Monday, May 17, 2010

Be Careful How You Use Words (Words Mean Things)

This letter was published in the Wall Street Journal on 17 May 2010:

I am writing to express my bitter regret at the most unfortunate use of the word "Polish" when referring to a Nazi concentration camp in an otherwise very interesting article ("On Style: Picking the Best of Spring's New Style Books," Personal Journal, May 6). By employing that linguistic shortcut, you succeeded in hurting the feelings of the people whose best sons and daughters were the first to suffer from terrible atrocities perpetrated by the Nazis in 1939.

An extensive system of extermination, concentration, labor and prisoner-of-war camps was built and operated by Nazi Germany. Describing a concentration camp as "Polish," only because it was located on the occupied territory of Poland, is tantamount to indicating that Poland was a participant in the Nazi crime. In reality, my country was Hitler's most brutalized victim with more than six million Polish citizens losing their lives during the war.

The blood spilled by the Polish military on all fronts of World War II, many times next to their American comrades in arms, calls for more diligence in choosing your vocabulary.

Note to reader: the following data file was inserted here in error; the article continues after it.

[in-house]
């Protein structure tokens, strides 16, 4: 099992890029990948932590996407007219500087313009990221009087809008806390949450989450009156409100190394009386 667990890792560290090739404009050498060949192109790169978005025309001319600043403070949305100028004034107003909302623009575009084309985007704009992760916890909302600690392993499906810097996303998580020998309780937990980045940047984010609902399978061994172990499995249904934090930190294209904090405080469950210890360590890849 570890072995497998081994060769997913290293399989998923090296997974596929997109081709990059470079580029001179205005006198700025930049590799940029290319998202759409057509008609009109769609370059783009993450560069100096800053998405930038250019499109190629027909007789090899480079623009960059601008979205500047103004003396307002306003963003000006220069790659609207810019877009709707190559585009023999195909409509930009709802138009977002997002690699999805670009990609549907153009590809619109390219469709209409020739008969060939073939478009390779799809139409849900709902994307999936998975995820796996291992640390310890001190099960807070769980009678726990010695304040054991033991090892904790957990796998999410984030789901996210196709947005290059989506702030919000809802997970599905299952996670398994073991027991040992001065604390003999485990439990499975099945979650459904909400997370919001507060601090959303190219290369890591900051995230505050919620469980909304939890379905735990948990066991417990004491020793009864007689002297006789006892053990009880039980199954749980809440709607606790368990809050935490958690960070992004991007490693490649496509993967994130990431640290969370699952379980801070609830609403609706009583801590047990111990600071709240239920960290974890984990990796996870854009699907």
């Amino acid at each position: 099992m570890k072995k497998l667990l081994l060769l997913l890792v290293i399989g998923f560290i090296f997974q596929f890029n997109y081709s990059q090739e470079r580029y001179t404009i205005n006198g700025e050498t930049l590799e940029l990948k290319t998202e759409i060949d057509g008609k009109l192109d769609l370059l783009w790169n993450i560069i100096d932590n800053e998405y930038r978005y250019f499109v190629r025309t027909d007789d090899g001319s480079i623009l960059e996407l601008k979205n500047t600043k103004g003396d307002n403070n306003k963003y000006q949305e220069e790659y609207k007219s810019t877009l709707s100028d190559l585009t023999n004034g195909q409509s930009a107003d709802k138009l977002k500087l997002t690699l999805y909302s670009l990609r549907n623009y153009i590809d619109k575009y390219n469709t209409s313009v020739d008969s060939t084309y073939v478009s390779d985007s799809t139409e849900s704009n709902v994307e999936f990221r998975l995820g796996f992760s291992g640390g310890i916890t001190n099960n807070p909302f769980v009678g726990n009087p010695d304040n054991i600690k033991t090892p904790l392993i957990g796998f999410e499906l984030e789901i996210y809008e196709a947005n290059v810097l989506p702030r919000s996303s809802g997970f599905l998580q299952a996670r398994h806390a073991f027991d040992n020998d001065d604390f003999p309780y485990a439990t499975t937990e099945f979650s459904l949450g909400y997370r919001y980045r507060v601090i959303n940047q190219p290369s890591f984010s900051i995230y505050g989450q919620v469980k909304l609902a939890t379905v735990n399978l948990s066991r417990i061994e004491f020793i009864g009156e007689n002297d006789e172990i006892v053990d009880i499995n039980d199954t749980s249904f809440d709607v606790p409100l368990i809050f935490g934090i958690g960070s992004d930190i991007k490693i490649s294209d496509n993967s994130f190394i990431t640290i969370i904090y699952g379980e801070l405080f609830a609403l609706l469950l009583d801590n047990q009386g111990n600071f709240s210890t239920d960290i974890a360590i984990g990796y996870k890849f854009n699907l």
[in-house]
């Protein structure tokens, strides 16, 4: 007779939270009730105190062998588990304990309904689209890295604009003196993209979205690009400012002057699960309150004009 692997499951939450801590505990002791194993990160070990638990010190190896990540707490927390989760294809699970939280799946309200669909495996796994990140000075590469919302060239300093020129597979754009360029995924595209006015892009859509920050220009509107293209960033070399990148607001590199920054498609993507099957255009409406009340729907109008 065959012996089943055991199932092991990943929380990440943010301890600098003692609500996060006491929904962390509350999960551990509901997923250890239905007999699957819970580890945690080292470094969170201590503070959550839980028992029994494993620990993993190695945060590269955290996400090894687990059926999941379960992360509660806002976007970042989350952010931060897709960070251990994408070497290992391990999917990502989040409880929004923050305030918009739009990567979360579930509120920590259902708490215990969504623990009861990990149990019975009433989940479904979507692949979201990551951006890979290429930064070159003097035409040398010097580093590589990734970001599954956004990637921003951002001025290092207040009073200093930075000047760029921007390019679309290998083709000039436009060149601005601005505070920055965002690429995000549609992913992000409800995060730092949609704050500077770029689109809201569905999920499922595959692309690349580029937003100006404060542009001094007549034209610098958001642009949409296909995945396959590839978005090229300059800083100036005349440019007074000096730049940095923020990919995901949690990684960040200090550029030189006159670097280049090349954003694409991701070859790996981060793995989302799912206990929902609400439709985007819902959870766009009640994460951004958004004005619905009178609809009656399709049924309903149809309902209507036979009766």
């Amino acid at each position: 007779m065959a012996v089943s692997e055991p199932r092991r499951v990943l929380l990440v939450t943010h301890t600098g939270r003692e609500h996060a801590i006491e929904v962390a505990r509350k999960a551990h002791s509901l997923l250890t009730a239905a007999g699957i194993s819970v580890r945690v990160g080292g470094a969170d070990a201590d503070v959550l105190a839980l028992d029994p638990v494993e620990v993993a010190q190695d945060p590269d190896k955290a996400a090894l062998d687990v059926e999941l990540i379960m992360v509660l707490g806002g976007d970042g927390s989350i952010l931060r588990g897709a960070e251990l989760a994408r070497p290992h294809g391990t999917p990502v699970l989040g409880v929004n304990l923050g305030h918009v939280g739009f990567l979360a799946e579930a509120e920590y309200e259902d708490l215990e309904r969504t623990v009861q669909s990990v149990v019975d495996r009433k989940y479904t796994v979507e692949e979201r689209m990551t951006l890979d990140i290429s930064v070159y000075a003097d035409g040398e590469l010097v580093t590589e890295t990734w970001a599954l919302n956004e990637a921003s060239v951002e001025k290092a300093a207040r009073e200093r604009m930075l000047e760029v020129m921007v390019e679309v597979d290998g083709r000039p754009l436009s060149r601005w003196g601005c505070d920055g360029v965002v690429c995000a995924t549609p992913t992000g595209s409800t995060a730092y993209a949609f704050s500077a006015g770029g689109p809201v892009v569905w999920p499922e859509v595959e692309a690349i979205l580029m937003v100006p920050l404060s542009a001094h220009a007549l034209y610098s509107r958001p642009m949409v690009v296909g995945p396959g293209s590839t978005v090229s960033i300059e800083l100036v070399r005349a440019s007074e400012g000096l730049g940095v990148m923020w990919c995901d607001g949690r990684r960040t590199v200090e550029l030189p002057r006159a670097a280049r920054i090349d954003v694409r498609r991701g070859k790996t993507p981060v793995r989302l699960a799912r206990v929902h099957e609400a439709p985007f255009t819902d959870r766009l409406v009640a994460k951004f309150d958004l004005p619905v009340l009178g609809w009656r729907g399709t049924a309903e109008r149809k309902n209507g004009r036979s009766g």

Ewa Junczyk-Ziomecka

Consul General of Poland

New York
To be honest, when I read the original article, I did not think of Poland as the aggressor but as the victim. Many of us are very familiar with the history of World War II and understand those words to be shorthand for the atrocities committed by the Nazis on Polish soil during World War II.

Yet the consul general does have a point. At some point people may not remember what happened in the 1940’s. Even now there are those who deny all or part of the Holocaust. General Eisenhower, when he first saw the concentration camps, ordered photos taken. How prescient was his reasoning that people may not believe what the Allies found there in the aftermath of World War II.

So perhaps a better phrase might be “Nazi camp(s) built and operated on occupied Polish soil.” Or maybe just “Nazi camps in Poland.”

Writers are often taught not to assume the reader knows what is written about. A magazine I read includes submission guidelines not to write like an “insider.” This is a religious publication for a church that is also intended to be used in outreach. If the writer strings together acronyms like “NWC”, “MLC”, “DMLC”, or “BORAM” without explaining what those terms mean, the non-member (and I daresay the nominal member) will be confused. The guidelines for writers states to spell out the acronyms with the acronym, so that the writer uses “Northwestern College (NWC)”, “Martin Luther College (MLC)”, “Dr Martin Luther College (DMLC)”, and “Book of Reports and Memorials (BORAM)”.

Overall, Americans tend to be sloppy writers. It may be a huge reason we have great disagreements among people. We don’t take the time to express ourselves well. Nor do we take the time to listen and ask questions to ascertain that we are hearing what the other person truly is saying.

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